Cheryle Chagnon-Greyeyes voted new leader of Green Party of Alberta
New leader is first Indigenous woman to lead a political party in Alberta
The Green Party of Alberta made history Saturday by electing the first female Indigenous leader of a party in the province.
Calgary's Cheryle Chagnon-Greyeyes defeated Brian Deheer from Lac la Biche, Alta., in the contest, held during the party's annual general meeting in Red Deer. She replaces former leader Romy Tittel, who resigned in March.
Chagnon-Greyeyes is an Indigenous and environmental activist who works at the University of Calgary. She said through the party, she wants to bring hope to Albertans.
"This is close to my heart. The Green Party is very much close to the Indigenous ways and values. The Green Party principles align with the Seven Sacred Teachings of the Cree," she said.
"For me, this is as close as we get to an Indigenous party, this is as close as we get to a party that cares about Mother Earth and people, not pipelines, not profit."
Chagnon-Greyeyes said while the party's official platform calls for a "moratorium on development of additional tar sands projects," she would like to see the province slowing things down and looking at energy alternatives. And she believes Alberta should be refining its oil in the province, to keep job creation here.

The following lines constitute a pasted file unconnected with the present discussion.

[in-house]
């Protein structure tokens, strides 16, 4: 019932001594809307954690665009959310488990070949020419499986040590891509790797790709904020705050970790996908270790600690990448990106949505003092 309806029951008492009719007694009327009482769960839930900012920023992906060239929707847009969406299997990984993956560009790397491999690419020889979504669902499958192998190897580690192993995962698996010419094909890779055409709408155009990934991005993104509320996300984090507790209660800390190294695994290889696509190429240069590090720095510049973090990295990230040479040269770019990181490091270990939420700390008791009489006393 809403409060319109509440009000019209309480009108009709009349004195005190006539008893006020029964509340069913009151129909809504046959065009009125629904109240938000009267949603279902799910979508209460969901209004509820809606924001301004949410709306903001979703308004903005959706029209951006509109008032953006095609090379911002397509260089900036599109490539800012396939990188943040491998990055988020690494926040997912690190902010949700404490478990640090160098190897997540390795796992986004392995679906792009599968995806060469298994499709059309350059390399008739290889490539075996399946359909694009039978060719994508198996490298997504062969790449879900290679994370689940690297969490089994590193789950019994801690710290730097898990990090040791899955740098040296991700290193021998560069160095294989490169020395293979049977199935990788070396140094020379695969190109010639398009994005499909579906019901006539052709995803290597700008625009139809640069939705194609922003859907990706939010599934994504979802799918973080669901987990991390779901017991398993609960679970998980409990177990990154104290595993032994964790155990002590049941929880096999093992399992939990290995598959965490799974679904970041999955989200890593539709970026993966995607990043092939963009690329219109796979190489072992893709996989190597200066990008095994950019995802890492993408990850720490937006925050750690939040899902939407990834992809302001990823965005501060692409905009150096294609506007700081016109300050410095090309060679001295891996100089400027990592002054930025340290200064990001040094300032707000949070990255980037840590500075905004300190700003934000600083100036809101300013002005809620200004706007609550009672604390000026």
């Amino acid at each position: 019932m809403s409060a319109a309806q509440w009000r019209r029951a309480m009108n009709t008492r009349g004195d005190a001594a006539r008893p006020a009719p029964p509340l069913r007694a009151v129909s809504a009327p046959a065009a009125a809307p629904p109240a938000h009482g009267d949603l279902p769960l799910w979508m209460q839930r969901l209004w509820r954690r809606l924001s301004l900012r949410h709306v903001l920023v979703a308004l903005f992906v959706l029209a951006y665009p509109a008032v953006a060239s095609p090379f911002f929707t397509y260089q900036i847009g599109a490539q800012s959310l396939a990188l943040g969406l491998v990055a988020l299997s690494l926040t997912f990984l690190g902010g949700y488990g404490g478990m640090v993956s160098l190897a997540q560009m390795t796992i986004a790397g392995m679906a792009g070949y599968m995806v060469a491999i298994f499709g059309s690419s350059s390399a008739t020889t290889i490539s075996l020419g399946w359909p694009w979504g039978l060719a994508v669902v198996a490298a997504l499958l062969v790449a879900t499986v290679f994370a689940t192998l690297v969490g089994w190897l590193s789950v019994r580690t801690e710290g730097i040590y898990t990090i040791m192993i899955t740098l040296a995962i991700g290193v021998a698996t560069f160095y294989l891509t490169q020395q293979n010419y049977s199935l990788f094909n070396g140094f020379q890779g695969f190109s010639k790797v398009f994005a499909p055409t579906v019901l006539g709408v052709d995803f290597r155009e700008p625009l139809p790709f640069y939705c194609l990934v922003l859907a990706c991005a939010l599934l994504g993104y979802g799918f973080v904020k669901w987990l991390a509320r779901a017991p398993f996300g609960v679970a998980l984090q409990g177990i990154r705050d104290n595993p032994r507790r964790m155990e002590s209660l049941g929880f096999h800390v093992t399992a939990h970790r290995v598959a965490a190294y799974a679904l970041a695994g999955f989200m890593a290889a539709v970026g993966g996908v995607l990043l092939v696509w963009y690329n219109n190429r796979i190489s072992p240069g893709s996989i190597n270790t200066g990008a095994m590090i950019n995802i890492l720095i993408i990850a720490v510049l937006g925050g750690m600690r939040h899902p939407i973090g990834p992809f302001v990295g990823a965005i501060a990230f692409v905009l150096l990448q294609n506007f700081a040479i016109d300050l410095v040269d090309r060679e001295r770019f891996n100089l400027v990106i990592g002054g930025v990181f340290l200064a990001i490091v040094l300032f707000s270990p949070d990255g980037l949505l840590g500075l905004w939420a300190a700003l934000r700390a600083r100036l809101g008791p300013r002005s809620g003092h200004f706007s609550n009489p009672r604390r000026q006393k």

"I'm not naive, so much as maybe obnoxiously optimistic … because I believe that we can be better," she said.
"We need the Green Party voice in this province because it's lacking hope. All we have is a lot of anger, a lot of pipeline talk, a lot of fear, and a lot of coercion and bullying, so we have to have other options," she said.
Marco Reid, the party's president, said the first order of business is to get as many Albertans as possible to know Chagnon-Greyeyes's face before the next election. The party hopes to get 50 candidates for the next provincial election.
Reid said it's time Albertans take a closer look at what the Green Party has to offer.
"Our party, when you hear our name and when you hear our policy, doesn't immediately connect or composite well with current policy or current culture, but when you do open us up and actually get to know about us, we are perfectly aligned and perfectly aware of the reality that we are in."
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